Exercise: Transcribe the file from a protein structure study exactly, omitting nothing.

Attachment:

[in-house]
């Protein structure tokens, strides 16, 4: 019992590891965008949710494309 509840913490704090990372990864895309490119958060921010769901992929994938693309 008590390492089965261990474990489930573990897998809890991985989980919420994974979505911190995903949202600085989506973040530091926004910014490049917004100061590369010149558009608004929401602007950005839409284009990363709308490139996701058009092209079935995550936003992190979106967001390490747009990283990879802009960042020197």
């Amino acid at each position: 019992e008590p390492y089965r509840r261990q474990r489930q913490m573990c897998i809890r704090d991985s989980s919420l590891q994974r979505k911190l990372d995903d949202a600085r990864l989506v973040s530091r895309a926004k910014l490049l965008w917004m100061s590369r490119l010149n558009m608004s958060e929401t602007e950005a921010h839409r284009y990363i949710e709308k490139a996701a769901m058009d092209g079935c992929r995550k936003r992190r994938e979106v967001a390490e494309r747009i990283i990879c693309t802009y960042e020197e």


[in-house]
């Protein structure tokens, strides 16, 4: 019992590891965008949710494309 509840913490704090990372990864895309490119958060921010769901992929994938693309 008590390492089965261990474990489930573990897998809890991985989980919420994974979505911190995903949202600085989506973040530091926004910014490049917004100061590369010149558009608004929401602007950005839409284009990363709308490139996701058009092209079935995550936003992190979106967001390490747009990283990879802009960042020197």
């Amino acid at each position: 019992e008590p390492y089965r509840r261990q474990r489930q913490m573990c897998i809890r704090d991985s989980s919420l590891q994974r979505k911190l990372d995903d949202a600085r990864l989506v973040s530091r895309a926004k910014l490049l965008w917004m100061s590369r490119l010149n558009m608004s958060e929401t602007e950005a921010h839409r284009y990363i949710e709308k490139a996701a769901m058009d092209g079935c992929r995550k936003r992190r994938e979106v967001a390490e494309r747009i990283i990879c693309t802009y960042e020197e």